Tuesday 1 January 2019


13th September 2014


A trip back to Dartmoor wouldn't be complete without popping along to Fernworthy. I've spent many a day here doing bird surveys (WeBS, BBS, Gull Roost, Goosander, Devon Atlas etc) as well as exploring the magnificent archaeology of the area.
Today, we take a drive round to the furthest parking area and then walk up the track to Fernworthy (or Froggymead) stone circle and it's associated stone rows and cairns.
The circle itself, consists of 27 stones. A gap in the SSW of the circle suggests that there were originally 29.

There are three stone rows - 2 double and one single, all of which have an associated cairn.
The two short rows are roughly South of the circle, with the third much longer double row situated 140m to the North.
Two further cairns are present. One to the South by the forestry track and the largest,to the East.
The whole site was excavated by the Dartmoor Exploration Committee in 1897. The findings, published in the Transactions of the Dartmoor Association were published the next year.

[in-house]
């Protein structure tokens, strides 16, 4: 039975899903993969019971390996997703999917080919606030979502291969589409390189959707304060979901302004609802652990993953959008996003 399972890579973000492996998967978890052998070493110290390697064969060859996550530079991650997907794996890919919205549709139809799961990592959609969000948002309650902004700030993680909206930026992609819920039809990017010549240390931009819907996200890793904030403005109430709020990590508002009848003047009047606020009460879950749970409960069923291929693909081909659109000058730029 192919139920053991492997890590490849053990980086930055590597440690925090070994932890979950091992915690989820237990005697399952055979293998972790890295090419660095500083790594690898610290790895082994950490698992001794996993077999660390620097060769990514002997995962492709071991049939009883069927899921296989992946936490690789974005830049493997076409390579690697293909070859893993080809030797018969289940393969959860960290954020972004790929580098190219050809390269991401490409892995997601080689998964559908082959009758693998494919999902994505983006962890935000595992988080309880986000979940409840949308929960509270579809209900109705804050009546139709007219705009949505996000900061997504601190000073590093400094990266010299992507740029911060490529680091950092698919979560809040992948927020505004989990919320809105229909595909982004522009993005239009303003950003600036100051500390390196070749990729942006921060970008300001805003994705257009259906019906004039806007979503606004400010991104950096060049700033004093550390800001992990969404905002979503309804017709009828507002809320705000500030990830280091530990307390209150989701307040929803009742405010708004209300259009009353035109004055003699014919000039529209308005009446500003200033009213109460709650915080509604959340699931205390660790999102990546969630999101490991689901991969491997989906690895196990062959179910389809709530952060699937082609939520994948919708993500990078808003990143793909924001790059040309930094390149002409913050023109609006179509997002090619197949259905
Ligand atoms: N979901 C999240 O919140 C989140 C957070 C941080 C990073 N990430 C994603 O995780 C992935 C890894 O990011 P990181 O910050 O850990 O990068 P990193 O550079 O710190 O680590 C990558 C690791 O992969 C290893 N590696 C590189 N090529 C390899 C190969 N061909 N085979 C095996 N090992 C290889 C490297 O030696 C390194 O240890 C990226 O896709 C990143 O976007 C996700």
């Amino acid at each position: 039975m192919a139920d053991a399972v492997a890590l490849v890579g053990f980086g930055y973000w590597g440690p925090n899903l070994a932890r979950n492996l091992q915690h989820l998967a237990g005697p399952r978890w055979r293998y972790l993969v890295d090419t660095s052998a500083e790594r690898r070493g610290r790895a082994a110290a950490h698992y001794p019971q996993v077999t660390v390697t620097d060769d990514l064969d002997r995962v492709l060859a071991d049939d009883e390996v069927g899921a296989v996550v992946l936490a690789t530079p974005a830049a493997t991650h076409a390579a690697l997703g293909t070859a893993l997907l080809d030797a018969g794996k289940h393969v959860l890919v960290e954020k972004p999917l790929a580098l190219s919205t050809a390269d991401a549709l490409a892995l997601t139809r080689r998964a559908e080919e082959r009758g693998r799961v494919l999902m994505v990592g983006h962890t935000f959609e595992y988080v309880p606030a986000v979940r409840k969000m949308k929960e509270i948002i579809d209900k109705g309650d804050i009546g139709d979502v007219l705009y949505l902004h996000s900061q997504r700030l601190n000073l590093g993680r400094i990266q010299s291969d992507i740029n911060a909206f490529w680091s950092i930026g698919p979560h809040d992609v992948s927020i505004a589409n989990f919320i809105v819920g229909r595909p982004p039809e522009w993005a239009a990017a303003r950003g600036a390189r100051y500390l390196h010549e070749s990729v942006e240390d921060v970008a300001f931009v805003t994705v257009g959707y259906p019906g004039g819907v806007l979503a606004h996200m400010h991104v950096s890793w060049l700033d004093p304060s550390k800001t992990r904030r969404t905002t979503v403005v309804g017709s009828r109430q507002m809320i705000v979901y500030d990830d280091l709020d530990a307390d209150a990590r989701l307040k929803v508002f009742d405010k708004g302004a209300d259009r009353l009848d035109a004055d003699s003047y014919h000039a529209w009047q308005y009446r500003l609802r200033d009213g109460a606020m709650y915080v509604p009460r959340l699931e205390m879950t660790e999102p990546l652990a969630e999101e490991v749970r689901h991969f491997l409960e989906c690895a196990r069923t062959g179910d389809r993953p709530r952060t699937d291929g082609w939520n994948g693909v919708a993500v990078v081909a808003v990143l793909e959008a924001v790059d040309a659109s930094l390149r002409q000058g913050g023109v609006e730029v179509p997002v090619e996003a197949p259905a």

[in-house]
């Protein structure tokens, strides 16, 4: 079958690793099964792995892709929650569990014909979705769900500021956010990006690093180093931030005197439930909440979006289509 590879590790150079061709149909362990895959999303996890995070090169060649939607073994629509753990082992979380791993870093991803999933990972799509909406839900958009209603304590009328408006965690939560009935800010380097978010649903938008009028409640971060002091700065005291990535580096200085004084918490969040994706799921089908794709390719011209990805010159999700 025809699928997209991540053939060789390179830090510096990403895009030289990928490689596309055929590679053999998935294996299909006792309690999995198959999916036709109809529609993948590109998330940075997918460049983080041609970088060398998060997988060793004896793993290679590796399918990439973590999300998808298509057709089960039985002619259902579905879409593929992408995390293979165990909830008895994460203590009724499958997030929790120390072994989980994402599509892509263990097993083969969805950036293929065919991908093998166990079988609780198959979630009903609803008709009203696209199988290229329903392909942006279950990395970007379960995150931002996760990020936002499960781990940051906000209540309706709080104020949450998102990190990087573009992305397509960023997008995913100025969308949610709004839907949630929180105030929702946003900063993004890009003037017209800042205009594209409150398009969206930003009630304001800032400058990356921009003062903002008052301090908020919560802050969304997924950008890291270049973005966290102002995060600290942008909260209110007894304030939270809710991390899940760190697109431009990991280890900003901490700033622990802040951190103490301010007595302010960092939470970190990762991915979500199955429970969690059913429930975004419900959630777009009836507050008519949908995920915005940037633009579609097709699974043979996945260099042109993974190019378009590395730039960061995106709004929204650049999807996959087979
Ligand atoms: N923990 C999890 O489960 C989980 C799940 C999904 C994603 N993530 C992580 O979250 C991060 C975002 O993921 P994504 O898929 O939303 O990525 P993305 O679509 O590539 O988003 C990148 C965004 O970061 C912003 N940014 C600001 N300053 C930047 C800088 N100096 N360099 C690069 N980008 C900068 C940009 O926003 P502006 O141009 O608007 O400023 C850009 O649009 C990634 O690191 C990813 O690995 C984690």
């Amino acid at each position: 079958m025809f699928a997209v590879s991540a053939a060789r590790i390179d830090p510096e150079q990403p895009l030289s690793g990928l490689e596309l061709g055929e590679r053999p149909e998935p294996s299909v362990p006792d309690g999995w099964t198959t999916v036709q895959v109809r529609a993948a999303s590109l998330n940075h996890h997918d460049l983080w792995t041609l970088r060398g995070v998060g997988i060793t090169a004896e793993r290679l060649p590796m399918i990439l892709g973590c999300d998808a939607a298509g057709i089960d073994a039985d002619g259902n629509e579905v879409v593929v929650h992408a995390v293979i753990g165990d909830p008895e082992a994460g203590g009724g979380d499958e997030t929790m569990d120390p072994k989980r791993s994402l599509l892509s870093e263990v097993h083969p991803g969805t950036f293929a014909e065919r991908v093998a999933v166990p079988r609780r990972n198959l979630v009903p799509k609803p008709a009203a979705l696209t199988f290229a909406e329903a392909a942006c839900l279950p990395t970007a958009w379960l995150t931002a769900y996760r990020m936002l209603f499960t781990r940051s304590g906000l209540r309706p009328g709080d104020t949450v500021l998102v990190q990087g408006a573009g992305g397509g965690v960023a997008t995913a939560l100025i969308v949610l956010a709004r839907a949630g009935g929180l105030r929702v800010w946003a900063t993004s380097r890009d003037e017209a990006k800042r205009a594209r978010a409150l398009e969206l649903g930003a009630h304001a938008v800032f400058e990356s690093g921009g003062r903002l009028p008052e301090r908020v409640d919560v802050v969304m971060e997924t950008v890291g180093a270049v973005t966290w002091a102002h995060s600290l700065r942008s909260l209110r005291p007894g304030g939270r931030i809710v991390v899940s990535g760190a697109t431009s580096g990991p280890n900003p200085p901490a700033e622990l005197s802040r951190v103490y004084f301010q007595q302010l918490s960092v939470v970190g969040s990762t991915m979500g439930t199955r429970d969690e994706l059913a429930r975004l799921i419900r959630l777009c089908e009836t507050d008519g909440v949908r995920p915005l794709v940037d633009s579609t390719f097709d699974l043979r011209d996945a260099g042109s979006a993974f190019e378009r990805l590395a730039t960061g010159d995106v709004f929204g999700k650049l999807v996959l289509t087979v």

They found that the interior of the circle was covered in burnt wood charcoal from numerous fires.
The large cairn to the East contained a small piece of bronze, a button made from Kimmeridge shale, a flint knife and a crushed beaker. The beaker has been reconstructed and is on show at the Plymouth City museum, along with the other finds.
Before leaving the circle, I notice that there are three Crossbills sitting rather noisilly at the top of the pines at the edge of the clearing. It was always a good spot to find them !

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